Having said all that, there were some aspects of Turner's proposals I really liked. I like the idea of an undergraduate and even graduate curriculum that is like an adaptive, networked "web," but it would be nice to see some more concrete examples of what that would look like, and even if you create new departments based on temporary or long-standing issues and problems [an idea I myself have espoused in the past], you need to make sure that the specialists devoted to these issues and problems still have room to develop their *deep* disciplinary knowledge and a home that is more than always-temporary in which to do that. There's also this little thing called wisdom which I like think is developed and requires sustenance *over time*: whatever happened to the idea that some knowledges are built up over time [and that, corollary to this, some *persons* offer deep repositories of wisdom and expertise]? Do we want to keep pulling the rug out from under persons who are devoting their entire lives to increasing the general store of knowledge as, I might add, a public *service*? At its best, this is a virtue profession, or at least, I dare to hope to think so [we're not designing and building cars and selling them, although we *do* educate the engineers who eventually have something to do with that].
I myself have never really cared one way or the other about tenure, and it's not that difficult to point out what's wrong with it [and for me, again *personally*, I've never been persuaded by the argument that it protects academic freedom--the Constitution and my own bull-headed will take care of that for me], but to constantly argue against it on the sole basis that, supposedly, all sorts of useless, under-achieving, zombie-like faculty are abusing it is just such a tiresome argument, and might I add, *wrong* in the main. Especially in the humanities, we are in a grossly under-compensated profession and most of us are working our asses off above and beyond the pay scale and the supposed future retirement benefits and we do not grind to a halt when we get tenure. If we have any ambition or care about teaching, tenured or not, we do what we do because . . . we can't do otherwise. Tenure, or long-term job security, simply becomes our equivalent to the bonus package the AIG executive receives. We know we're never going to get rich and we're constantly suffering under various cut-backs [whether in terms of travel funding or release time for research or whathaveyou], so tenure, as I like to see it, is a kind of long-term *investment* that a university makes in faculty members who have passed through a long [7 years, typically] and rigorous process of review in order to be deemed "likely to keep returning the investment." In an age of mainly short returns, and where our recent market crash and economic woes were predicated precisely upon such "short sell/return" thinking, what good can putting all faculty on 7-year rotations do, except possibly demoralize so many persons who are already working for nothing, and often, with great anxieties and cares about the future? The tenure system can certainly be made better, relative to helping encourage faculty to continue being productive, for example, without having to be abolished. We also need a more *flexible* tenure system--one that takes into account different types of faculty-workers within the university system.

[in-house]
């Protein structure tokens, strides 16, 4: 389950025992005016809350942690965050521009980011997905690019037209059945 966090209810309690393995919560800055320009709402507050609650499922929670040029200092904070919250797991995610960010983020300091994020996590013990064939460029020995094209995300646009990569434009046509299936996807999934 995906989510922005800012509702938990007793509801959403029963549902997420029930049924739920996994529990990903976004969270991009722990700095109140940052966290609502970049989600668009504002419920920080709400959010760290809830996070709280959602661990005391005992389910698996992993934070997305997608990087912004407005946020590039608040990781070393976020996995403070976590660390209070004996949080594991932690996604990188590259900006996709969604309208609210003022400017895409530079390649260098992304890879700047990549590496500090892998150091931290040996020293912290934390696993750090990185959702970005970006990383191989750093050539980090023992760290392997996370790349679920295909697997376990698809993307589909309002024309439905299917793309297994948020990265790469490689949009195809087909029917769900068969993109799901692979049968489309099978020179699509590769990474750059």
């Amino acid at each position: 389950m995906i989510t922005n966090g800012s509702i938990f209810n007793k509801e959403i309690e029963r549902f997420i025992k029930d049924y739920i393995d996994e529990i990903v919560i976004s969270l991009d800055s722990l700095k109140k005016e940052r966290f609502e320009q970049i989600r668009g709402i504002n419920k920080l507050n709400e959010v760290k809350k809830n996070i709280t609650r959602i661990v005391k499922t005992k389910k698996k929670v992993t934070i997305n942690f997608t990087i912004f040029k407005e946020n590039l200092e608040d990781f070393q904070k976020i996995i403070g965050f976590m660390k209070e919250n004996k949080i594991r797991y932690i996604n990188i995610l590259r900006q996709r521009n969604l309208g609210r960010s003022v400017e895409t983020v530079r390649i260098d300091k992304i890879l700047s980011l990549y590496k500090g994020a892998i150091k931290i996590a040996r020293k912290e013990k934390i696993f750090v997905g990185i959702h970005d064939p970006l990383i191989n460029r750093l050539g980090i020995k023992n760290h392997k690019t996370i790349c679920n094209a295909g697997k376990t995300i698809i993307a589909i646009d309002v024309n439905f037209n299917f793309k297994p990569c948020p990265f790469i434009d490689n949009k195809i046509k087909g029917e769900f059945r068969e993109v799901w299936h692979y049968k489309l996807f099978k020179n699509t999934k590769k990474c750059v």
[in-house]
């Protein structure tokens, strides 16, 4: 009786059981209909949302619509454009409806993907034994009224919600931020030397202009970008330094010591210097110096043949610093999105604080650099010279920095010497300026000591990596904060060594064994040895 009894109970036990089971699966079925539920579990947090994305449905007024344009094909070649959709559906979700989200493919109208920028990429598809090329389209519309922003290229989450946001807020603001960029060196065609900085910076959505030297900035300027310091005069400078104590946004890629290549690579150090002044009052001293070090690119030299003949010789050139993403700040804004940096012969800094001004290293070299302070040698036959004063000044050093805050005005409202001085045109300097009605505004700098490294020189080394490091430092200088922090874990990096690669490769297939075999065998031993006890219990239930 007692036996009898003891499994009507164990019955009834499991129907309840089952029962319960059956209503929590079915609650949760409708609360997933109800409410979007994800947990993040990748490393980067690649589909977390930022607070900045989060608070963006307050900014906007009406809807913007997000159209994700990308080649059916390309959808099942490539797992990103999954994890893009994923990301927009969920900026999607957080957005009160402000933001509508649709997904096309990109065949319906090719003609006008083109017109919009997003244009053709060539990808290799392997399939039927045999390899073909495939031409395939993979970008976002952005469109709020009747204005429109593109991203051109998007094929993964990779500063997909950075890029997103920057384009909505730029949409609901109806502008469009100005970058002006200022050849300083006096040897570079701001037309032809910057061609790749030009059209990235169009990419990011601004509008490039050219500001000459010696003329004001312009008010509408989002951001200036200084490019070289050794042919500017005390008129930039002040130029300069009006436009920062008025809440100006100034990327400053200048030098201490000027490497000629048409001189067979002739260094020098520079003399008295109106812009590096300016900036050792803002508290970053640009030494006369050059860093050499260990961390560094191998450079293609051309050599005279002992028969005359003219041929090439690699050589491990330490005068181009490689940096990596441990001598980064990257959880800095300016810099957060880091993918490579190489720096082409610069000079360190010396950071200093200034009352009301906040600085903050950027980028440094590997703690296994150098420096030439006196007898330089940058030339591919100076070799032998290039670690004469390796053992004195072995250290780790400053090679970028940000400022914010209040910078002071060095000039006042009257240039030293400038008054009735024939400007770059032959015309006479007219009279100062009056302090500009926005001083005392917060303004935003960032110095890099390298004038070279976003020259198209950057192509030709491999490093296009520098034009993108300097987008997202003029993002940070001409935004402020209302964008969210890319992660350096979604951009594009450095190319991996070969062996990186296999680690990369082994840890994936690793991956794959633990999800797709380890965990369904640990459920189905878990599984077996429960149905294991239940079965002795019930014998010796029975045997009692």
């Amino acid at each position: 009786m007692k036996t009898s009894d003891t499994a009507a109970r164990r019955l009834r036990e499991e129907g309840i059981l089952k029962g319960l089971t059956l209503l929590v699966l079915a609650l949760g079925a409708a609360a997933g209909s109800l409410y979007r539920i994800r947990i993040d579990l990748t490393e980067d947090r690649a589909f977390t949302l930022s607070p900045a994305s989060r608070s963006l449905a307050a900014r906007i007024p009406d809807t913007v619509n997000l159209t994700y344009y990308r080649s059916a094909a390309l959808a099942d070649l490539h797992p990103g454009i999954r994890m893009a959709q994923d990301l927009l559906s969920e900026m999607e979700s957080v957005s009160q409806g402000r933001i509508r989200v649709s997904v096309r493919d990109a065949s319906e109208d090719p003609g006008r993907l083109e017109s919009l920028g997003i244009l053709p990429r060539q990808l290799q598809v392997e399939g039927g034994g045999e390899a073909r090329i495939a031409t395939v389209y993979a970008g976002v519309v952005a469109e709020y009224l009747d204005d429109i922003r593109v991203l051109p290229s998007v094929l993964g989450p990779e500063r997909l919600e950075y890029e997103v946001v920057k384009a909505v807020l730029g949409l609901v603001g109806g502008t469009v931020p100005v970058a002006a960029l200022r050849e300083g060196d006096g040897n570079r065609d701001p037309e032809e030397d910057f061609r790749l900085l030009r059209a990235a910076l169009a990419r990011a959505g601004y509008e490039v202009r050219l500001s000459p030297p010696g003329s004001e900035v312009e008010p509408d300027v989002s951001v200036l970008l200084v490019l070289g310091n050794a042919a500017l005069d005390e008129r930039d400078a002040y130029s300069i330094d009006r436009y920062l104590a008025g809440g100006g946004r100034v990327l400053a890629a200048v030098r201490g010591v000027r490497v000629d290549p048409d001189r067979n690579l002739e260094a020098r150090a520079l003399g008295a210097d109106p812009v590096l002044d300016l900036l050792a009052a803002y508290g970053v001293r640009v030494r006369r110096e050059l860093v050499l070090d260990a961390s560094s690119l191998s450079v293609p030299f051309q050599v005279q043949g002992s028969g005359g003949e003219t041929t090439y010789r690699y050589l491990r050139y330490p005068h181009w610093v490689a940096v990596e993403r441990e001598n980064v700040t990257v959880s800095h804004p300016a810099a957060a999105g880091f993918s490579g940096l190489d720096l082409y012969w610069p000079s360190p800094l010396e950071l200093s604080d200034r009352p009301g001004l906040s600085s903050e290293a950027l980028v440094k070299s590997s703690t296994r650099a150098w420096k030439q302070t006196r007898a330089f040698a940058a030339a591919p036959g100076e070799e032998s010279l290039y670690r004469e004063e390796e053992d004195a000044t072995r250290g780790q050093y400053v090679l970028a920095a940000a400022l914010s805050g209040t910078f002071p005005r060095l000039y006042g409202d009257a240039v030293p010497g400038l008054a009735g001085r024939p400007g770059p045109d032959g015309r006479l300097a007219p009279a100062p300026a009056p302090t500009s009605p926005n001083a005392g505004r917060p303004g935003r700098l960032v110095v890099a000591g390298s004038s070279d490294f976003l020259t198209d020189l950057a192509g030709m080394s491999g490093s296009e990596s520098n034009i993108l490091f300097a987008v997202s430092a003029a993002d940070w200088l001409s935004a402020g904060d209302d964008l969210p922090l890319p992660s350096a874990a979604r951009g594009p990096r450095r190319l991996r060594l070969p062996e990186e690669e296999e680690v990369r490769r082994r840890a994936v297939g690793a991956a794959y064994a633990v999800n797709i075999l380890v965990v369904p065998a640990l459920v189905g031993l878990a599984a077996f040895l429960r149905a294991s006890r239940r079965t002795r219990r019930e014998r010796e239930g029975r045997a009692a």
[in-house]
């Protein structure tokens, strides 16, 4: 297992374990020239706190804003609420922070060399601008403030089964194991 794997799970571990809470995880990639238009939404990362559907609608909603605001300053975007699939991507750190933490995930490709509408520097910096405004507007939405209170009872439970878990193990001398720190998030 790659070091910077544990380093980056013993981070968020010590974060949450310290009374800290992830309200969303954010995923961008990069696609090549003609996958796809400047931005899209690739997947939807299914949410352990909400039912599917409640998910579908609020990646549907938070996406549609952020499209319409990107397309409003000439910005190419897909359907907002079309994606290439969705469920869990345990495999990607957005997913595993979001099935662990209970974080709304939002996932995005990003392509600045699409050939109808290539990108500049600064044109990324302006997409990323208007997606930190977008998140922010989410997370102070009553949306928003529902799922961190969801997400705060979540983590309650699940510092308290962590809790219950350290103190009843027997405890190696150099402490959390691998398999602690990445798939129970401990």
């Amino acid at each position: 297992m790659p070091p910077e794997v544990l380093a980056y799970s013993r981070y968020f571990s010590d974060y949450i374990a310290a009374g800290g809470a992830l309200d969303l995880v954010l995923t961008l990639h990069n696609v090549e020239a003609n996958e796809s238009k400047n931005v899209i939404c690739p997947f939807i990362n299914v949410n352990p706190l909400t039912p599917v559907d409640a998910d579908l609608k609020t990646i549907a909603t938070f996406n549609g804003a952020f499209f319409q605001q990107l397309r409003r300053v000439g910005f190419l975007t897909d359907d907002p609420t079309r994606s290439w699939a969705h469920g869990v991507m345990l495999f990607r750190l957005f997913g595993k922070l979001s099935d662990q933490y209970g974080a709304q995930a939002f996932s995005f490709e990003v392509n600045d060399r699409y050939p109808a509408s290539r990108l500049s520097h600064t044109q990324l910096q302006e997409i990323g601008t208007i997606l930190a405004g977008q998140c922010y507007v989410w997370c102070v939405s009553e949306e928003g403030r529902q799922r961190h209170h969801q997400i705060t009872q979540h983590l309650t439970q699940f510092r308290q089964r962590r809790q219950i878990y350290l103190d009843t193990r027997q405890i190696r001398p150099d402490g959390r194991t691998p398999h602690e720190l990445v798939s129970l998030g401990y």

But let's look at some of the good in Taylor's suggestions--in the manner of an op-ed piece, they are too breezy and even blithe [i.e., lacking in in-depth consideration of all of the implications], but I find very appealing his idea of programs over departments and more collaboration between institutions [in some respects, it will be difficult, over the come years for *all* states to sustain and support *all* colleges and universities: in truth, do we need, say, 17 grad. programs in English within a 200-mile radius of each other?--there are regional considerations, which I understand intimately, given where I teach, but we'll save that for another day]. And I'm all for transforming what a dissertation can be and do, but I also think we've exhausted that subject quite a bit here at ITM as well in our discussions of academic publishing--I feel extremely hopeful about the future of academic publishing, especially with regard to new modes and forms of scholarship.